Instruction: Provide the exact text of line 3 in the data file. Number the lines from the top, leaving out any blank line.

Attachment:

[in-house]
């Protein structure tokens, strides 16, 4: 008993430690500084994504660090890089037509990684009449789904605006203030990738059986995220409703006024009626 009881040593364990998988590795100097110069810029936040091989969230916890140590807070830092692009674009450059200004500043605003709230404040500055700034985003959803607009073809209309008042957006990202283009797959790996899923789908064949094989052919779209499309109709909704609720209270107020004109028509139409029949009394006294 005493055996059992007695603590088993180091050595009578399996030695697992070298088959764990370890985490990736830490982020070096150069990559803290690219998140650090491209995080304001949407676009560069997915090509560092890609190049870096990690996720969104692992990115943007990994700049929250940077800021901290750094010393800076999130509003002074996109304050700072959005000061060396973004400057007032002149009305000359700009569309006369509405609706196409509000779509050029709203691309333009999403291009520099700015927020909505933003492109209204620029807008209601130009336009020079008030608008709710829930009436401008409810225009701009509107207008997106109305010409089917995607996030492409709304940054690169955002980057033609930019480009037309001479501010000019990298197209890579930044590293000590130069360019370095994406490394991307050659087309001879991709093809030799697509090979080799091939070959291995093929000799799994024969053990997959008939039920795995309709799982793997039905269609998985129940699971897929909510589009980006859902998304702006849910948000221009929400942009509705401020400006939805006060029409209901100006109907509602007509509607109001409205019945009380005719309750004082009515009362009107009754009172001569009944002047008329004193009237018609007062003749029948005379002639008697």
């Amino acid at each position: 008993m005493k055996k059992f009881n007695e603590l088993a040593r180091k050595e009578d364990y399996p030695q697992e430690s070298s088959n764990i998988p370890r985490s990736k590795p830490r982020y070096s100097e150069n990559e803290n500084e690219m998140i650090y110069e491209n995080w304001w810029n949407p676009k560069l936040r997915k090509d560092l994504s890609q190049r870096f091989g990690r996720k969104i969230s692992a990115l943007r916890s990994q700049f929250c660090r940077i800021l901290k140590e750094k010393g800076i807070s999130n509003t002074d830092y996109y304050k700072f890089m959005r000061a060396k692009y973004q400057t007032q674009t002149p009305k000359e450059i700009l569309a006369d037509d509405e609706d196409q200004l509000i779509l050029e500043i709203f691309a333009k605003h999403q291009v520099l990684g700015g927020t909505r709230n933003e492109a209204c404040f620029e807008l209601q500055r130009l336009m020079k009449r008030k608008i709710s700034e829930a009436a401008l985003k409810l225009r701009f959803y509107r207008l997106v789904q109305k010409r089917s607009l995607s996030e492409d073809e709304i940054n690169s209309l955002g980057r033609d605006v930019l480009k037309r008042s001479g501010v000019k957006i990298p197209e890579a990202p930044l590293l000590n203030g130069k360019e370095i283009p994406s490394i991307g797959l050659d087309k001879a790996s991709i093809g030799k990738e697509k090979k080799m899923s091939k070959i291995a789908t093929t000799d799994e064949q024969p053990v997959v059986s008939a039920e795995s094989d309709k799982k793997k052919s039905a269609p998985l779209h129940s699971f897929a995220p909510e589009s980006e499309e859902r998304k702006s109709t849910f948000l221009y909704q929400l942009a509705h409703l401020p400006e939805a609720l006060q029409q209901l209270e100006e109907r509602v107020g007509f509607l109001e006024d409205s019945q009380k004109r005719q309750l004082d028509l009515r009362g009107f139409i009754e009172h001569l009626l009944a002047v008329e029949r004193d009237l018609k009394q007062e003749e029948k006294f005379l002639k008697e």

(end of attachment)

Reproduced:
């Amino acid at each position: 008993m005493k055996k059992f009881n007695e603590l088993a040593r180091k050595e009578d364990y399996p030695q697992e430690s070298s088959n764990i998988p370890r985490s990736k590795p830490r982020y070096s100097e150069n990559e803290n500084e690219m998140i650090y110069e491209n995080w304001w810029n949407p676009k560069l936040r997915k090509d560092l994504s890609q190049r870096f091989g990690r996720k969104i969230s692992a990115l943007r916890s990994q700049f929250c660090r940077i800021l901290k140590e750094k010393g800076i807070s999130n509003t002074d830092y996109y304050k700072f890089m959005r000061a060396k692009y973004q400057t007032q674009t002149p009305k000359e450059i700009l569309a006369d037509d509405e609706d196409q200004l509000i779509l050029e500043i709203f691309a333009k605003h999403q291009v520099l990684g700015g927020t909505r709230n933003e492109a209204c404040f620029e807008l209601q500055r130009l336009m020079k009449r008030k608008i709710s700034e829930a009436a401008l985003k409810l225009r701009f959803y509107r207008l997106v789904q109305k010409r089917s607009l995607s996030e492409d073809e709304i940054n690169s209309l955002g980057r033609d605006v930019l480009k037309r008042s001479g501010v000019k957006i990298p197209e890579a990202p930044l590293l000590n203030g130069k360019e370095i283009p994406s490394i991307g797959l050659d087309k001879a790996s991709i093809g030799k990738e697509k090979k080799m899923s091939k070959i291995a789908t093929t000799d799994e064949q024969p053990v997959v059986s008939a039920e795995s094989d309709k799982k793997k052919s039905a269609p998985l779209h129940s699971f897929a995220p909510e589009s980006e499309e859902r998304k702006s109709t849910f948000l221009y909704q929400l942009a509705h409703l401020p400006e939805a609720l006060q029409q209901l209270e100006e109907r509602v107020g007509f509607l109001e006024d409205s019945q009380k004109r005719q309750l004082d028509l009515r009362g009107f139409i009754e009172h001569l009626l009944a002047v008329e029949r004193d009237l018609k009394q007062e003749e029948k006294f005379l002639k008697e």